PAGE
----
The Internet of Things is a crucial component in building smart cities, which are the next evolution, according to Ashish Gulati, Country Head, Telit India.
Internet of Things (IoT) has led to the evolution of ´smartness´ in everything from the grid to the city. The number of advances in M2M/IoT technology has initiated energy-efficient innovations, which are driven by Big Data analytics and M2M IoT application platforms.
The energy-saving IoT played by smart meters has been widely used across the globe.
IoT based M2M solutions enable interaction, interoperability and resource sharing between different domains. Currently smart metering and energy management are isolated from each other. They address different needs and employ different technologies, which mean that creating comprehensive, integrated solutions is a huge challenge. Privatisation and newer regulations have unlocked the market with serious competition that has come into play, providing businesses and consumers with an increased number of choices to meet their energy needs.
According to Gartner, IoT usage in the energy sector is expected to grow to 50 billion devices by 2020, and manufacturers, utility providers, and consumers are taking advantage of information that flows from multiple assets.
India is slated to see the market for smart grid touch Rs.50,000 crore in the next four to five years, from the present level of sub Rs.100 crore. This would be fuelled by the government´s plan of setting up 100 smart cities and 500 smart towns.
The work involved here would include strengthening the electrical network, moving overhead distribution lines to underground cables at strategic locations in the city, automating sub-stations and distribution network, smart metering, rooftop solar integration, automated demand response systems to control certain loads to match demand with supply, state-of-the-art billing and collection systems, integrated customer care centres, energy storage systems, electric vehicle charging stations, smart street lights and mobile work force management systems.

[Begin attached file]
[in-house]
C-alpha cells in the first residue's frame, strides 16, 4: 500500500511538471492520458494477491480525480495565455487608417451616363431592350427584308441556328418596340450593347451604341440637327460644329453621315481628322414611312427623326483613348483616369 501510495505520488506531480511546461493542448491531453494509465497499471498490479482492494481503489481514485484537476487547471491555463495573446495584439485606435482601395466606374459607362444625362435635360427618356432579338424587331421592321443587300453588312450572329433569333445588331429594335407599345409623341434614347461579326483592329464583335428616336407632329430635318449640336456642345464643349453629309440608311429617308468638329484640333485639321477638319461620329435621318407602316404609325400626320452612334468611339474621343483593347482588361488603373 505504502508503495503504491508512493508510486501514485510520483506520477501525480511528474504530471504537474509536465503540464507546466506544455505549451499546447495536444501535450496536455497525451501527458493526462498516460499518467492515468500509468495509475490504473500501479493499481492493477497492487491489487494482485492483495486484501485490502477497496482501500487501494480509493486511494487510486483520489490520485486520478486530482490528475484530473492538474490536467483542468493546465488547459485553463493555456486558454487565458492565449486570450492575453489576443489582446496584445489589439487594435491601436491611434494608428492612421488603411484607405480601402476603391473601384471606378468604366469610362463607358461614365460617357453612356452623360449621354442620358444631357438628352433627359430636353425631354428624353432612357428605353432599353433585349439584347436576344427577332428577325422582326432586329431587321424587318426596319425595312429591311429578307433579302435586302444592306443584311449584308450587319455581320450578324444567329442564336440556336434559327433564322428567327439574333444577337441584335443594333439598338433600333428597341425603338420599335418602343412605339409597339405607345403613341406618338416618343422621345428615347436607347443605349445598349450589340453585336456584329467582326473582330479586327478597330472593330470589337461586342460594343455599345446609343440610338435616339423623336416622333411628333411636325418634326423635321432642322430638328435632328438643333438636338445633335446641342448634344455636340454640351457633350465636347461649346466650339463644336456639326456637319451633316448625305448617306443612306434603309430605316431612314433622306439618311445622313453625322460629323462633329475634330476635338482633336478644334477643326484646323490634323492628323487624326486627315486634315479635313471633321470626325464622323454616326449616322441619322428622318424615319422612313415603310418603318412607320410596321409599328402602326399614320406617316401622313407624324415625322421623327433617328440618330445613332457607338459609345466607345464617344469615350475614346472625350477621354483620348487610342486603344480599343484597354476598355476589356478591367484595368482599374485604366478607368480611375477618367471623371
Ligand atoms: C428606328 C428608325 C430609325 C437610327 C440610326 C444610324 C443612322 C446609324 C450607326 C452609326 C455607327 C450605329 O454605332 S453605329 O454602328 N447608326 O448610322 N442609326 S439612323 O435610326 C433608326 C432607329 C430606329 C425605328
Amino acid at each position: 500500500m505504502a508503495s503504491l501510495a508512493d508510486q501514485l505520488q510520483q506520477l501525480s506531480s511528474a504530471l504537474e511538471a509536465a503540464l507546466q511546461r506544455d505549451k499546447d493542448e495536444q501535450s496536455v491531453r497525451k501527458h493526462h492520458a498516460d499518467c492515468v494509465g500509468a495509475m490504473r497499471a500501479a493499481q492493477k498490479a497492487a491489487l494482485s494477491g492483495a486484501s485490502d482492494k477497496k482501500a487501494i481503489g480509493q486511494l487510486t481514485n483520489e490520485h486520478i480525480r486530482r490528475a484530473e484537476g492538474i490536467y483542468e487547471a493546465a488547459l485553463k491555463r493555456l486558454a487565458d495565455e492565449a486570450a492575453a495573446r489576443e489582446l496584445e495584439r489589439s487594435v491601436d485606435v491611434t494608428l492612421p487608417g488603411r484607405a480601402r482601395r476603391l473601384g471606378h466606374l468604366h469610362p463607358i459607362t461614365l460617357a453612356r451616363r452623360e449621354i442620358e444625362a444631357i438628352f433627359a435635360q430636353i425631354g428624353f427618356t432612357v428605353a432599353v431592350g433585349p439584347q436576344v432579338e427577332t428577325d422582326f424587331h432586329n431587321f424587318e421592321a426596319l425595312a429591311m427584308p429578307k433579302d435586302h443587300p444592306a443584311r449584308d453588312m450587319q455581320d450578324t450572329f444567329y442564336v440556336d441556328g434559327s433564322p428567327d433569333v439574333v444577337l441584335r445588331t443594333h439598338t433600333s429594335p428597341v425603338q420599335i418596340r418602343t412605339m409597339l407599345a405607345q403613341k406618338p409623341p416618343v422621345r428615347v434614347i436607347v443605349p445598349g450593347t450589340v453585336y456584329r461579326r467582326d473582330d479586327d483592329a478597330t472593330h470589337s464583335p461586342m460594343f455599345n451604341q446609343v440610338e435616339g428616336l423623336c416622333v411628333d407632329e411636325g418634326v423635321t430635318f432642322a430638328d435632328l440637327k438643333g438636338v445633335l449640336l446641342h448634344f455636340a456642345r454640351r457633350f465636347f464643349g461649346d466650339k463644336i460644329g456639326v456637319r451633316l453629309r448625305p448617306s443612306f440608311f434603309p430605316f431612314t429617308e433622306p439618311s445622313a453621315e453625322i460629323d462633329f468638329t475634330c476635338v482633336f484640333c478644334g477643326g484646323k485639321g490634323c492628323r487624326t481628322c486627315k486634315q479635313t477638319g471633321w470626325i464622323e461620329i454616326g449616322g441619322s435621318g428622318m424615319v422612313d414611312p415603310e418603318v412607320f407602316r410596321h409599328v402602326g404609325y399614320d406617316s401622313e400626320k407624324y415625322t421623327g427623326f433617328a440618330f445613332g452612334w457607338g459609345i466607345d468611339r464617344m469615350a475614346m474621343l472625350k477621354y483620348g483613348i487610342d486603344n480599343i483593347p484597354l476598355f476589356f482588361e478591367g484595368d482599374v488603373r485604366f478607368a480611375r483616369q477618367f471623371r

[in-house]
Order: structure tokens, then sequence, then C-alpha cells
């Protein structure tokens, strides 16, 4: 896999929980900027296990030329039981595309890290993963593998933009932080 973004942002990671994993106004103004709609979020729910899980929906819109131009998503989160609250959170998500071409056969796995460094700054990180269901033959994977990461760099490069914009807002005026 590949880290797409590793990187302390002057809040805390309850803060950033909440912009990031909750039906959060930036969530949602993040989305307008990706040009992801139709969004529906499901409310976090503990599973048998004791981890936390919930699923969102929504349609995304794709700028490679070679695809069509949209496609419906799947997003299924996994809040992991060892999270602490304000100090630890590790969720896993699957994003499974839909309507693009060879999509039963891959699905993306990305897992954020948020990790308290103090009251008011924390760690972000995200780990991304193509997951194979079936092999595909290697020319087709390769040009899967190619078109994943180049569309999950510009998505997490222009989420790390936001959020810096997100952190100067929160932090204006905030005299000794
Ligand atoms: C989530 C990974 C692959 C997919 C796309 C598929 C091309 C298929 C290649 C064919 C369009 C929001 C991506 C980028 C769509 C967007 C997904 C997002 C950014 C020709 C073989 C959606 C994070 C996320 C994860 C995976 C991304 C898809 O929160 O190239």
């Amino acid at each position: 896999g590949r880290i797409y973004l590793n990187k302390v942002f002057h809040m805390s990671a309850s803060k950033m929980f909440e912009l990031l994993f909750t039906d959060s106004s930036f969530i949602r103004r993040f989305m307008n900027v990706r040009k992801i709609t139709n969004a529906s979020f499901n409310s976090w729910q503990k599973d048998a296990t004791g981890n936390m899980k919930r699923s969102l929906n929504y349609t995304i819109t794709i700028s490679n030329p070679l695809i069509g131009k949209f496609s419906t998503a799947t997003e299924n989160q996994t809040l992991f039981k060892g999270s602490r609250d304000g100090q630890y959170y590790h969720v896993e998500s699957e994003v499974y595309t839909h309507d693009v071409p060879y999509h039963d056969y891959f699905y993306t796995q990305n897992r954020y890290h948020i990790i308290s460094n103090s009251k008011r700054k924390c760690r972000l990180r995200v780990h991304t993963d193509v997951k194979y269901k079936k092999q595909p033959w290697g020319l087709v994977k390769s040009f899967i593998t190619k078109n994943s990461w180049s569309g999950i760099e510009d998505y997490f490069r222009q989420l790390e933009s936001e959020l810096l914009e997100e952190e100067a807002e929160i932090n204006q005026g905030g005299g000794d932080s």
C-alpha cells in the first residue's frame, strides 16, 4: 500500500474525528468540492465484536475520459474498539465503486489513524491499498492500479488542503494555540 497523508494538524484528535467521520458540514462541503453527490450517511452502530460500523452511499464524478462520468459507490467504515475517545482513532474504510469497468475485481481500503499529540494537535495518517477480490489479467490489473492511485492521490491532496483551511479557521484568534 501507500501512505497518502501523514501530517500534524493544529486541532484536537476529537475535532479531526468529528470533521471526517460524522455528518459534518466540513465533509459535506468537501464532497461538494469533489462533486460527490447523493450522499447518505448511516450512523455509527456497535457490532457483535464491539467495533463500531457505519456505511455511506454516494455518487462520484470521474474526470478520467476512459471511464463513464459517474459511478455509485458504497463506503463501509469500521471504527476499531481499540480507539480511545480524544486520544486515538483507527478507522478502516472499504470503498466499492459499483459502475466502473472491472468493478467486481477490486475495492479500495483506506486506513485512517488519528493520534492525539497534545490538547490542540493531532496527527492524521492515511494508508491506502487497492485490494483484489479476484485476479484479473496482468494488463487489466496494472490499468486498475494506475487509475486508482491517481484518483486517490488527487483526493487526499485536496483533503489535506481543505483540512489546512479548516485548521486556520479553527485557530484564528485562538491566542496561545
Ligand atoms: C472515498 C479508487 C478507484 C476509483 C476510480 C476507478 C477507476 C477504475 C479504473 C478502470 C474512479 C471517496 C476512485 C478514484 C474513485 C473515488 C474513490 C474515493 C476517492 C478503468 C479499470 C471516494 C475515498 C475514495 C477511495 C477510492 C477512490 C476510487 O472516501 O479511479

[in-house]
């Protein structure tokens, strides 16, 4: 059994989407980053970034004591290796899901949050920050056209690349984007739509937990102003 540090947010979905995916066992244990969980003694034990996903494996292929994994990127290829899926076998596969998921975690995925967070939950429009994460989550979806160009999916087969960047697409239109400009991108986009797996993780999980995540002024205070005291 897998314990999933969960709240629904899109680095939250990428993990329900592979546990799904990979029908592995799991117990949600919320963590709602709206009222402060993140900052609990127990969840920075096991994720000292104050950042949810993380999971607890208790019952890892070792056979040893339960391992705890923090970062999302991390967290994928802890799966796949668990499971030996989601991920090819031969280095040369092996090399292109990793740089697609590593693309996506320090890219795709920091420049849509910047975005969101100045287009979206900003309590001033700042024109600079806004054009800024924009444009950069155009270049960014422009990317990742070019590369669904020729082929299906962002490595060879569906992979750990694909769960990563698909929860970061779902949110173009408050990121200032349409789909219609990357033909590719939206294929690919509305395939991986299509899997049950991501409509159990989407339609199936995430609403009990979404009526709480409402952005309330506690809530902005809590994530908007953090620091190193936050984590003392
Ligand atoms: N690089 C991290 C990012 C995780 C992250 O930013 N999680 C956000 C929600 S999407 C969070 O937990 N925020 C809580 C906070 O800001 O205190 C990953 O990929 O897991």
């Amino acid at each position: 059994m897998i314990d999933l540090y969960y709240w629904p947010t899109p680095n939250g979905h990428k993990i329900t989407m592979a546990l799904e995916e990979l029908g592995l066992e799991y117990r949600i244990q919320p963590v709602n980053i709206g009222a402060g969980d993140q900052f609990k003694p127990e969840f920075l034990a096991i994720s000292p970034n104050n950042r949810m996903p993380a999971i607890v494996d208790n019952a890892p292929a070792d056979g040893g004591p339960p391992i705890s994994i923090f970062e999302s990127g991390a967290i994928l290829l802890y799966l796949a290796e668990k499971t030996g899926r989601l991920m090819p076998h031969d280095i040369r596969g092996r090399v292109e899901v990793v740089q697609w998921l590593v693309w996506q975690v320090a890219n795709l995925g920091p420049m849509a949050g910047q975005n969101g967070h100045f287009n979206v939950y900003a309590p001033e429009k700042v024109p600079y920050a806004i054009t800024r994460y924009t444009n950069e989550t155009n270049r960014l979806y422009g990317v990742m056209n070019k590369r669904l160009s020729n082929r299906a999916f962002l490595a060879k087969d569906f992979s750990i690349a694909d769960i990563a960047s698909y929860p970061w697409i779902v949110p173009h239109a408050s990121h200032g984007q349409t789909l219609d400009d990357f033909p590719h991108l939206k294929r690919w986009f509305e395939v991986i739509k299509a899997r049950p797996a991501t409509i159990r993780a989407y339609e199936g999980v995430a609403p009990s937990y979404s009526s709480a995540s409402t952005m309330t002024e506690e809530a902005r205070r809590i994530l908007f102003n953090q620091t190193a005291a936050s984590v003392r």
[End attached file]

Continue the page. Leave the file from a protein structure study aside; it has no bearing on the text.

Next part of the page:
According to a report by Deloitte, energy and utility are estimated to drive future market growth of M2M/IoT, as these markets are expected to grow at a CAGR of 38.12 per cent for the period 2011-2016. This is a result of the government´s serious initiatives to deploy smart energy meters.
Smart grid technologies that are able to track consumer usage and connect to smart meters will greatly improve energy efficiency by adjusting power distribution. Smart grids will reduce power loss while smart readers will automatically inform operators when maintenance is needed before a real issue develops.
This is a very key component when building smart cities.
Thus, there cannot be a smart city without smart grid technologies.
Focusing on energy grids and smart grids, IoT technology addresses some of the key issues like grid security, failure in distribution network, line losses, and overloading. As the energy resources deplete day-by-day, the worldwide focus has shifted towards achieving energy conservation and green energy by deploying IoT solutions. IoT applications have enabled power utilities to control assets from anywhere, and at any time. For the renewable energy sector, IoT technology brings sophisticated solutions for some of the key issues facing the renewable energy installations, plant monitoring, fault management, and performance monitoring.